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Social Media Safe-Spaces and 'Edgy' Humor

With the growing importance of the 'virtual world', the importance linked to social media has somehow managed to increase at an even faster rate than it was before. It no longer just serves as a means of communication and connectivity but has somehow formed a rather fluid life of its own. Social media has branched out into numerous platforms ranging from means of earning like Instagram modeling, vlogging, social media marketing all the way to social media activism. The possibilities are now endless.


The growing importance and accessibility of social media has given it a very vital role in today's rapidly modernizing, 'woke' society. Various people take onto social media as a platform to make information and incidents public, and pretty much anyone can go viral. From videos displaying racism in America getting viral all the way in South Asia, to Pakistanis using social media to raise awareness regarding the case of forced conversion of a minor, the whole idea of gaining attention or going viral has been monetized as a tool.


This accessibility and wide usage has set social media up as means of accountability in a sense, especially with the newly founded 'cancel culture'. Whereby a number of marginalized groups come together using social media platforms such as Instagram or Twitter in order to either vocalize their experiences or construct safe spaces for themselves. These safe spaces can exist in the form of private accounts and groups, a long list of mutuals or even public accounts and spaces on social media platforms that condone only 'woke' behavior and pretty much anything and is backed by and supported through the existence of cancel culture, whereby saying or getting caught doing the wrong thing may get you 'cancelled'.


However, while on one hand, the concept of safe spaces is being created, there is also another more private community of 'edgy' or 'dark' humor enthusiasts and supporters, who basically consider concepts of basic respect as shackles to their advanced sense of humor. And thus social media acts as a safe space for them to invade other people's safe space through the creation and promotion of 'edgy' jokes. Where the use of 'edgy ' is just an umbrella term for jokes that are openly sexist, racist, homophobic, xenophobic, and on and on and on.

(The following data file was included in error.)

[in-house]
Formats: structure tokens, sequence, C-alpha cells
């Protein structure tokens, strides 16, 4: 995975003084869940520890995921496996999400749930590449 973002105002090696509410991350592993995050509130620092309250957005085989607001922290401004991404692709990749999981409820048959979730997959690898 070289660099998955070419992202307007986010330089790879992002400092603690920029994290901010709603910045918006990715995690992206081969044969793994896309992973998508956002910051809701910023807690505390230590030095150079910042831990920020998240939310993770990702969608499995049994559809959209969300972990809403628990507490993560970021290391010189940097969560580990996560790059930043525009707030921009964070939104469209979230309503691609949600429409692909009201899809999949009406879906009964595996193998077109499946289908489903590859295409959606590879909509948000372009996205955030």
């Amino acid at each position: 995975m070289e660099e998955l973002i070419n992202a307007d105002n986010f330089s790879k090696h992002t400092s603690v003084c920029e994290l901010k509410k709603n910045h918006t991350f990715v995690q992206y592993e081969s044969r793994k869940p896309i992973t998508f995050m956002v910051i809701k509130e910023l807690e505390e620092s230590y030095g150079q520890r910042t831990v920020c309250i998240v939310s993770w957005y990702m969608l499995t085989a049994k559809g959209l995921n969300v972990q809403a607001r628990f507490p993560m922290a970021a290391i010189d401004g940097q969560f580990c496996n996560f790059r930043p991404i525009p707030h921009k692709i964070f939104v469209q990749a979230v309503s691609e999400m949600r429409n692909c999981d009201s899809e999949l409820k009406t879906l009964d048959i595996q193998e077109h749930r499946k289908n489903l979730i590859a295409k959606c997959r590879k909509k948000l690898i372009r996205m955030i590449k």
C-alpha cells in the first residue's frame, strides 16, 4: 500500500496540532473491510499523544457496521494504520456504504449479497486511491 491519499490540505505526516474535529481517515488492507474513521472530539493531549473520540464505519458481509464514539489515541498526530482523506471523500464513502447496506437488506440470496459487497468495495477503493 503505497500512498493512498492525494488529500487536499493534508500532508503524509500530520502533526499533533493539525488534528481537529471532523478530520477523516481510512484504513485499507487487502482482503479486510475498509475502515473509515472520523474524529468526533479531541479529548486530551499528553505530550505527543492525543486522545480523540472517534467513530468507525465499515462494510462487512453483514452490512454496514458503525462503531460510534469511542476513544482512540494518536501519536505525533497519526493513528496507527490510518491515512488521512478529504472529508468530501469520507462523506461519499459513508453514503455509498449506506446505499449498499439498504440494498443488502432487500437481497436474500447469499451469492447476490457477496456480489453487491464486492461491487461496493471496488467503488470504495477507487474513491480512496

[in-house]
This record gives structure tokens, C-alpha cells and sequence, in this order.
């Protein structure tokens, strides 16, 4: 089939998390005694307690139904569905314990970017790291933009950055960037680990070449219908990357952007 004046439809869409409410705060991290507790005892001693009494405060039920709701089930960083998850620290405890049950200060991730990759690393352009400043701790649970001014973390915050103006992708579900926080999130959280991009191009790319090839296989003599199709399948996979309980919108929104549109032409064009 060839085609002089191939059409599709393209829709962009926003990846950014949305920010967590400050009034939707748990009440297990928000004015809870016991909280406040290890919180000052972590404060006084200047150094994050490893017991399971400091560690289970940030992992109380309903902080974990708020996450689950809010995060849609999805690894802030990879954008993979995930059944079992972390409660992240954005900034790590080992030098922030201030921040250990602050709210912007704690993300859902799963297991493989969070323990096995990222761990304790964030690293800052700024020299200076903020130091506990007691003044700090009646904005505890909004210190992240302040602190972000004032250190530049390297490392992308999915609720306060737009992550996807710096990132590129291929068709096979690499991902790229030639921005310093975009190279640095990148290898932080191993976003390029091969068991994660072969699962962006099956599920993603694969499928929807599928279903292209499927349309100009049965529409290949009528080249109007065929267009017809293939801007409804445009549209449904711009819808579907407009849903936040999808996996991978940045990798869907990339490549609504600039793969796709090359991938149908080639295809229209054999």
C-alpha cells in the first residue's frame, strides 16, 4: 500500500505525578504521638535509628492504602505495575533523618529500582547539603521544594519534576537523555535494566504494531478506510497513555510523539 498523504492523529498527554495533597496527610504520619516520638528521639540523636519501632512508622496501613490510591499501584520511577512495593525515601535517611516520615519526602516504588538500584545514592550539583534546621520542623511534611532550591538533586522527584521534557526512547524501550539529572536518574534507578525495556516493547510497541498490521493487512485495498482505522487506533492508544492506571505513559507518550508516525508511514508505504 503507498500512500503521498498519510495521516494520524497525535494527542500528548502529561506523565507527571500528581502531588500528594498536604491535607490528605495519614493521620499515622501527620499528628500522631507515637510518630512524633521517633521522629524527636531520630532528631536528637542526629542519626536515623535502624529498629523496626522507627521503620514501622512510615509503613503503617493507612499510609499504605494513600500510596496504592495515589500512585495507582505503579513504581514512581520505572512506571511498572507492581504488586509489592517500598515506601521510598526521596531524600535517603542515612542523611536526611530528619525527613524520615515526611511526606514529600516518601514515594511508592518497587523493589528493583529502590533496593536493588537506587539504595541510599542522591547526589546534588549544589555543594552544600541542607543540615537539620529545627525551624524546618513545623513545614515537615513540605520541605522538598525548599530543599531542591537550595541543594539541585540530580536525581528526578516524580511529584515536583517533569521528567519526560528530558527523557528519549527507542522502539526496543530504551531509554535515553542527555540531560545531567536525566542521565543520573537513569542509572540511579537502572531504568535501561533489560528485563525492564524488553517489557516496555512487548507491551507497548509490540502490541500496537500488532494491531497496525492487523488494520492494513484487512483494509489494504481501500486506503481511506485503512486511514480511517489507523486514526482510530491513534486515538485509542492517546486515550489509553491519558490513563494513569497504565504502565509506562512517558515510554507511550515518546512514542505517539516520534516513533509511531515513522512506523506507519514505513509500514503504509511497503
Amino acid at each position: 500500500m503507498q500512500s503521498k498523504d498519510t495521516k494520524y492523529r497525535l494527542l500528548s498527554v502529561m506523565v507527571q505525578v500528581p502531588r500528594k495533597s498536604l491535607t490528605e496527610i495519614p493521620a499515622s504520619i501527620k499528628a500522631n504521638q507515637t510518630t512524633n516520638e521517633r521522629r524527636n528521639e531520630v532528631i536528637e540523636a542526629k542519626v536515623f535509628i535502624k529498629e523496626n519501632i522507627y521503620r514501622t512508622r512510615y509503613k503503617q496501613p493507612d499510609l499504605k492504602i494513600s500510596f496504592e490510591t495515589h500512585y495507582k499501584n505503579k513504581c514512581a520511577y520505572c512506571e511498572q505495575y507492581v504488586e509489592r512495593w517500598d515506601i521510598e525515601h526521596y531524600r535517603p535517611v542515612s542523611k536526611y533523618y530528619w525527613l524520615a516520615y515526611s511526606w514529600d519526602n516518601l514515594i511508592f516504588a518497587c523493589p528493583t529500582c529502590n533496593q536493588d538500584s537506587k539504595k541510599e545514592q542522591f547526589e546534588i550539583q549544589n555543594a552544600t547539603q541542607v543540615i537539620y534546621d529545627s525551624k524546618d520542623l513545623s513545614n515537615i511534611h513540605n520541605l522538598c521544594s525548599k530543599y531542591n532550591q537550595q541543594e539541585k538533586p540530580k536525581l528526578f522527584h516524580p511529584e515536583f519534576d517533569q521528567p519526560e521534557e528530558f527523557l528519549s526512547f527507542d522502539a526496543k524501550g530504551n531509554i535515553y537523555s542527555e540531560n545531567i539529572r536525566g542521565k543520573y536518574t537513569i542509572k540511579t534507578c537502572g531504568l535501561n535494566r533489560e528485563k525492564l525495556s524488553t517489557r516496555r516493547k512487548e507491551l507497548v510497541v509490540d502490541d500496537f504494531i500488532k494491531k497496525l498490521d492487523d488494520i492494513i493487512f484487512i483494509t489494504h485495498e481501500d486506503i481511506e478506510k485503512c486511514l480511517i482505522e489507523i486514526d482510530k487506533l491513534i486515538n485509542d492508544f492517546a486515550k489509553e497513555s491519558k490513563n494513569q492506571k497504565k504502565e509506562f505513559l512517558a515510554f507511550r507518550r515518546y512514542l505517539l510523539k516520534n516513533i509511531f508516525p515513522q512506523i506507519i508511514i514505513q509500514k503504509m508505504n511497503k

And while a number of social media rules and regulations exist, alongside 'woke' and 'cancel' culture, I do think that its beyond impossible to prevent this kind of material from being regulated. We have become so immersed in creating safe spaces that we forget the world beyond isn't safe, and more often than not, 'edgy' and 'dark' mindsets prevail.

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I completely agree! Where it once was stand up comedy that used to be seen as a free-for-all, anything goes platform - evading any, and all forms of political correctness, now its niche meme culture that has filled this vacuum, and its more than a little concerning to see their popularity despite social policing and wider awareness around tolerance and diversity.

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Ali Roman 23110148
Ali Roman 23110148
Dec 14, 2020

Interesting read and a phenomenon we see time and time again. In my opinion humor is highly subjective an cant really be regulated and controlled but to expend that kind of offensive humor in spaces where its possible that you may hurt or trigger someone, is highly problematic. At the end of the day, there is a stark difference between tasteful dark humor and flat out bigotry in the name of comedy

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I think you've portrayed both sides of the coin well. Even though one get a lot of help online, there's so much that we should avoid. On almost every post related to racism or sexism, there are so many comments underneath making r*pe jokes, or sexist jokes, and if you try to explain how this could be triggering for someone and why it's wrong to take these things lightly, you are met with replies that are absolutely unfathomable. People call this "dark humour", but there is a way to do these things fruitfully, and without going over the top on something.

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I guess that’s what happens when a generation sets the norm for online regulation around humour. You shelter trolls and problematic people like these under the guise of ‘you shouldn’t take things on the internet too seriously’

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Honestly, the amount of people I've met who make misogynist, racist, bigoted, sexist jokes and then put it off as "dark humor" is terrifying. Whenever someone tells me they have a dark humor, my brain imagines a spectrum ranging from jokes about existential dread at one end and rape jokes at the other with various jokes about death included. It's very important that you pointed this out!!

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